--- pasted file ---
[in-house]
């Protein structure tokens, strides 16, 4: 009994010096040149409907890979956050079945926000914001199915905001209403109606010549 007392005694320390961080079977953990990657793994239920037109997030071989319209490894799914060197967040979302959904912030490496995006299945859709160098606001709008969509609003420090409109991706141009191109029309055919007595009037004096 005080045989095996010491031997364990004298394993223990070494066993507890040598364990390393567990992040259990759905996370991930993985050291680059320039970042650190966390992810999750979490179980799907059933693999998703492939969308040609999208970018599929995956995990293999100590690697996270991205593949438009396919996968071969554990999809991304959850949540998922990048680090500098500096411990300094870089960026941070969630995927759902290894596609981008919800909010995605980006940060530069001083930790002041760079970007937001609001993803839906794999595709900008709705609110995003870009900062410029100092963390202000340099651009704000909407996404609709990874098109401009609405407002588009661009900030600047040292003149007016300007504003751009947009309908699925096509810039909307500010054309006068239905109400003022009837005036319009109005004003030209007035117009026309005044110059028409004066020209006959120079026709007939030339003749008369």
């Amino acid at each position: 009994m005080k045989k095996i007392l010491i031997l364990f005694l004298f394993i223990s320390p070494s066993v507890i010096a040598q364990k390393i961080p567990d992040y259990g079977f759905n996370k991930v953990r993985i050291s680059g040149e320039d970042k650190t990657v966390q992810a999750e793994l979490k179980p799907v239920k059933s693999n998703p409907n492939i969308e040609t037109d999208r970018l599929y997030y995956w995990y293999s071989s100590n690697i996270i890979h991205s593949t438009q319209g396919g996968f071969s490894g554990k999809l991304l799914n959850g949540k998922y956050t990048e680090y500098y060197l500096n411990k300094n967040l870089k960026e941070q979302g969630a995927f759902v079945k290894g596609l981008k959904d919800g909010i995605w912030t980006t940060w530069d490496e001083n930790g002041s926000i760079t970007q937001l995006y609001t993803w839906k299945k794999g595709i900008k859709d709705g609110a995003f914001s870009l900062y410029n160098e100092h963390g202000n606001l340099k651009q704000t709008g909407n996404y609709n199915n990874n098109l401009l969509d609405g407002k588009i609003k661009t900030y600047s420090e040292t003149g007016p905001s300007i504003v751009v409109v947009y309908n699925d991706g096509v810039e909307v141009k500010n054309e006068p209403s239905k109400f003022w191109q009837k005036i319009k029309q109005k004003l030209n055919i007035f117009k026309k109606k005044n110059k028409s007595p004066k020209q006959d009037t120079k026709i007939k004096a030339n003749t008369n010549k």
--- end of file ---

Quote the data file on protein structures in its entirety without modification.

[in-house]
């Protein structure tokens, strides 16, 4: 009994010096040149409907890979956050079945926000914001199915905001209403109606010549 007392005694320390961080079977953990990657793994239920037109997030071989319209490894799914060197967040979302959904912030490496995006299945859709160098606001709008969509609003420090409109991706141009191109029309055919007595009037004096 005080045989095996010491031997364990004298394993223990070494066993507890040598364990390393567990992040259990759905996370991930993985050291680059320039970042650190966390992810999750979490179980799907059933693999998703492939969308040609999208970018599929995956995990293999100590690697996270991205593949438009396919996968071969554990999809991304959850949540998922990048680090500098500096411990300094870089960026941070969630995927759902290894596609981008919800909010995605980006940060530069001083930790002041760079970007937001609001993803839906794999595709900008709705609110995003870009900062410029100092963390202000340099651009704000909407996404609709990874098109401009609405407002588009661009900030600047040292003149007016300007504003751009947009309908699925096509810039909307500010054309006068239905109400003022009837005036319009109005004003030209007035117009026309005044110059028409004066020209006959120079026709007939030339003749008369």
């Amino acid at each position: 009994m005080k045989k095996i007392l010491i031997l364990f005694l004298f394993i223990s320390p070494s066993v507890i010096a040598q364990k390393i961080p567990d992040y259990g079977f759905n996370k991930v953990r993985i050291s680059g040149e320039d970042k650190t990657v966390q992810a999750e793994l979490k179980p799907v239920k059933s693999n998703p409907n492939i969308e040609t037109d999208r970018l599929y997030y995956w995990y293999s071989s100590n690697i996270i890979h991205s593949t438009q319209g396919g996968f071969s490894g554990k999809l991304l799914n959850g949540k998922y956050t990048e680090y500098y060197l500096n411990k300094n967040l870089k960026e941070q979302g969630a995927f759902v079945k290894g596609l981008k959904d919800g909010i995605w912030t980006t940060w530069d490496e001083n930790g002041s926000i760079t970007q937001l995006y609001t993803w839906k299945k794999g595709i900008k859709d709705g609110a995003f914001s870009l900062y410029n160098e100092h963390g202000n606001l340099k651009q704000t709008g909407n996404y609709n199915n990874n098109l401009l969509d609405g407002k588009i609003k661009t900030y600047s420090e040292t003149g007016p905001s300007i504003v751009v409109v947009y309908n699925d991706g096509v810039e909307v141009k500010n054309e006068p209403s239905k109400f003022w191109q009837k005036i319009k029309q109005k004003l030209n055919i007035f117009k026309k109606k005044n110059k028409s007595p004066k020209q006959d009037t120079k026709i007939k004096a030339n003749t008369n010549k």